Volkswagen AG has agreed to pay a $1.2-billion fine imposed by German prosecutors for cheating to get around diesel-emissions regulations, closing one chapter in a 3-year-old crisis even as new developments arise.
The world’s biggest automaker accepts the fine and takes responsibility for its actions, it said Wednesday in a regulatory filing. The settlement of the criminal case will have a positive impact on other proceedings in Europe, the company said.
“We work with vigor on dealing with our past,” VW Chief Executive Herbert Diess said in a separate statement. “Further steps are necessary to gradually restore trust again in the company and the auto industry.”
VW still faces a multitude of investigations in Germany and abroad, with legal proceedings in 55 countries pending and investigations into market manipulation in Germany. Investors have accused the company of informing markets too late about the investigation. The company has contested that view, saying it couldn’t have known the issue would balloon as it did.
The new fine comes on top of the approximately $30 billion in provisions related to rigged engine-control software that the company has already set aside. It will add an additional $1.2 billion to the diesel-related cash outflow of about $5 billion that VW had anticipated for this year. VW had net cash of about $28 billion at the end of the first quarter, providing a substantial liquidity buffer to digest the impact.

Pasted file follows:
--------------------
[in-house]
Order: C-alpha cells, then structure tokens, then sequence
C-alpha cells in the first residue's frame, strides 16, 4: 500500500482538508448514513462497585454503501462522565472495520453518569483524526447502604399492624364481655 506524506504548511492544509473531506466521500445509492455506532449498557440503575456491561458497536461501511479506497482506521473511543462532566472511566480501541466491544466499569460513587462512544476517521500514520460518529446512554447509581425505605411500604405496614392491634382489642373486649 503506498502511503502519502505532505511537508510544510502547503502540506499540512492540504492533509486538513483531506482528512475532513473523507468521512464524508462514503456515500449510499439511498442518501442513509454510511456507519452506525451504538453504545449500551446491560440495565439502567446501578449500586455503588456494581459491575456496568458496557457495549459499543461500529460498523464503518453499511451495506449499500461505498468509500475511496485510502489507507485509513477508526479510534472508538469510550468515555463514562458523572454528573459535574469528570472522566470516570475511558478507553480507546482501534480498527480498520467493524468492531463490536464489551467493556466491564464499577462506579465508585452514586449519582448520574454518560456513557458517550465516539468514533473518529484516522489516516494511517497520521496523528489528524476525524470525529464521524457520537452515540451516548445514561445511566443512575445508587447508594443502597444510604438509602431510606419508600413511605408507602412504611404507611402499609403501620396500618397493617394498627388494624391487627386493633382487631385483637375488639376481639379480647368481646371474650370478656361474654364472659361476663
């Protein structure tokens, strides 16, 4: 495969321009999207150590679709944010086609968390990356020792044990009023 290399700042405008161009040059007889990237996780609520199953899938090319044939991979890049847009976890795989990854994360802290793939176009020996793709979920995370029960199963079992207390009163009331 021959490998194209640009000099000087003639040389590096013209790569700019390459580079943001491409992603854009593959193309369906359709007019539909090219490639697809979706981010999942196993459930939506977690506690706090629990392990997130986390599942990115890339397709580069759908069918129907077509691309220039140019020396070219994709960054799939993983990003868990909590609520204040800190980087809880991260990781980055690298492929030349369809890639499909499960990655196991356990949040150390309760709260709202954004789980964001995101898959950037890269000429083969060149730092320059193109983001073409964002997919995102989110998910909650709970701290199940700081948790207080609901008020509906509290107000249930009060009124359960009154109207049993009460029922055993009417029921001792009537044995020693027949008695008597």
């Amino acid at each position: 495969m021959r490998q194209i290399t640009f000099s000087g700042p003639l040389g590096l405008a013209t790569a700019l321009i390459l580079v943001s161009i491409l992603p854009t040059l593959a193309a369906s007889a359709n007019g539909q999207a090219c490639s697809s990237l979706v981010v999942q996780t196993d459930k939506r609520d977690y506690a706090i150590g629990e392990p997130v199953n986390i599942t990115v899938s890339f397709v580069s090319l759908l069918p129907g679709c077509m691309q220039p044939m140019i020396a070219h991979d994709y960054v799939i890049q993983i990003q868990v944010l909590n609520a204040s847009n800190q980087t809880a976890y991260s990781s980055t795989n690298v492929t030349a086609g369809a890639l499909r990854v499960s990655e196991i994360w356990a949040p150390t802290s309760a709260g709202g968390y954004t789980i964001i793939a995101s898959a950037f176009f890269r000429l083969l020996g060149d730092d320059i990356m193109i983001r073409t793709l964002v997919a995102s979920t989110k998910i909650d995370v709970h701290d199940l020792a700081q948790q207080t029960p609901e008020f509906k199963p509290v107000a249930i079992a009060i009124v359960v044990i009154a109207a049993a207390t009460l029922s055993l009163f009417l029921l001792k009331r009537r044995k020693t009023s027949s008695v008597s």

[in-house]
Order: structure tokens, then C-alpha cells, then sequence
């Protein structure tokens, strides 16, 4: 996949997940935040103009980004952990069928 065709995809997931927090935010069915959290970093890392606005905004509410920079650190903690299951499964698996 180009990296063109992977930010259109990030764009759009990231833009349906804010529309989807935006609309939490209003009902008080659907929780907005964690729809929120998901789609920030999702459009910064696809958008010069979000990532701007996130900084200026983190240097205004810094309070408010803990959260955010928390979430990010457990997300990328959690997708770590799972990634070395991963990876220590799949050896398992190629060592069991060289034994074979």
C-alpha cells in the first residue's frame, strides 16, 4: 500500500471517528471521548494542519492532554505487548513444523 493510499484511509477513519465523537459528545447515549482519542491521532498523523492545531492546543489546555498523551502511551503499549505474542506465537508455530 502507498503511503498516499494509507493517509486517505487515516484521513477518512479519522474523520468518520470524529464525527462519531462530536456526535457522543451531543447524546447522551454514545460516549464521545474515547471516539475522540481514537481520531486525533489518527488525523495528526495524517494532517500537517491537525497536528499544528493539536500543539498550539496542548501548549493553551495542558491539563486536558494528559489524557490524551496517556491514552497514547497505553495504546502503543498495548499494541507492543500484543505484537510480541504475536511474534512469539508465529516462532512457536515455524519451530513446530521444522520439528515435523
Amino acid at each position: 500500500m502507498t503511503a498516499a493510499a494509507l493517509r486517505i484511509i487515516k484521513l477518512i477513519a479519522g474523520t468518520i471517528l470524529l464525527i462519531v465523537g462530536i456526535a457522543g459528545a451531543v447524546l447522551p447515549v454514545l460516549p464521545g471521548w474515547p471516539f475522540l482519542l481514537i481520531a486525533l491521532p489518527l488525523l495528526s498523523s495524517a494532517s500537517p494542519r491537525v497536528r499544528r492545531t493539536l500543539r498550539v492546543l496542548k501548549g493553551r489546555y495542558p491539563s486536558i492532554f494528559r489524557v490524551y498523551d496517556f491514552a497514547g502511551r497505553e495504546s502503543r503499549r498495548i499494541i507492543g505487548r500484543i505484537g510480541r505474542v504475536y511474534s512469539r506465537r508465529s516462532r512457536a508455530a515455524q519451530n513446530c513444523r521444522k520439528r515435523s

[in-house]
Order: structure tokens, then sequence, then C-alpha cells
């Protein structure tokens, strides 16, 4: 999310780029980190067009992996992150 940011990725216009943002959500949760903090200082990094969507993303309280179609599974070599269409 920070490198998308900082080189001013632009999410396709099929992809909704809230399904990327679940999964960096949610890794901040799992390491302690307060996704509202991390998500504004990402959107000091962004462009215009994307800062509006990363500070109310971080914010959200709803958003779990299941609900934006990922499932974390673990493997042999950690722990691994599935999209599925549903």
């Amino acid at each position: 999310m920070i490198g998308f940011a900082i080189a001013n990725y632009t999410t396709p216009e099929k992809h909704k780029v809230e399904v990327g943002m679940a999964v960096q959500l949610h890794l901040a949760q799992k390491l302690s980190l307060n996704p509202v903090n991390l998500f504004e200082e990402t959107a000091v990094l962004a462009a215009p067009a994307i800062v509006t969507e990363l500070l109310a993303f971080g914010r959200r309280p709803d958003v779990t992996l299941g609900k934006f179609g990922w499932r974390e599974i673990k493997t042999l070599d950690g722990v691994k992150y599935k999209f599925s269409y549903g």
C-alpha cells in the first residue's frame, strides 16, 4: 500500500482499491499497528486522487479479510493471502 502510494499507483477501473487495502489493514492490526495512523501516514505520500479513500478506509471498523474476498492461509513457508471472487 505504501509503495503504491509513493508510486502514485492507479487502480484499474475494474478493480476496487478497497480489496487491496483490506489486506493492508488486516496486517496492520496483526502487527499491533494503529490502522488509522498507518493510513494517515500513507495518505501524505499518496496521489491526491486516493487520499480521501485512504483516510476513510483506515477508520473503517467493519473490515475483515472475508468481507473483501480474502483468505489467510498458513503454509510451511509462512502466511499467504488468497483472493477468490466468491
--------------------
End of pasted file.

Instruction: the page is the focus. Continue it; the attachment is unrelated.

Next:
The rigging of as many as 11 million diesel cars worldwide was uncovered by U.S. authorities in September 2015 and triggered the deepest crisis in the manufacturer’s history.
“The fact that the criminal risk has now been dealt with is good news,” said Arndt Ellinghorst, an analyst with Evercore ISI. “Paying out [$1.2 billion] is extremely painful, but in the broader context it isn’t a material number.”
While the company has shaken up management and introduced internal reforms, the crisis has continued to grind on. Although the settlement announced Wednesday covers a criminal investigation in Braunschweig, Germany, it doesn’t affect civil claims or the shareholder lawsuits. There are also investigations in Munich focused on the Audi brand, and in Stuttgart, Germany, covering Porsche.
This week, Rupert Stadler, head of VW’s Audi division, was named a suspect in the Munich case, and his home was raided along with that of another member of the unit’s board.
The scandal has undermined consumer demand for diesel cars, a key element in automakers’ plans to meet stringent new emissions targets in Europe, and other automakers have also fallen under suspicion. Daimler AG, maker of Mercedes-Benz luxury cars, was hit with a mass recall this week after regulators concluded that it too used illegal defeat software.
2:50 p.m. : This article was updated throughout with additional details.
This article was originally published at 9:30 a.m.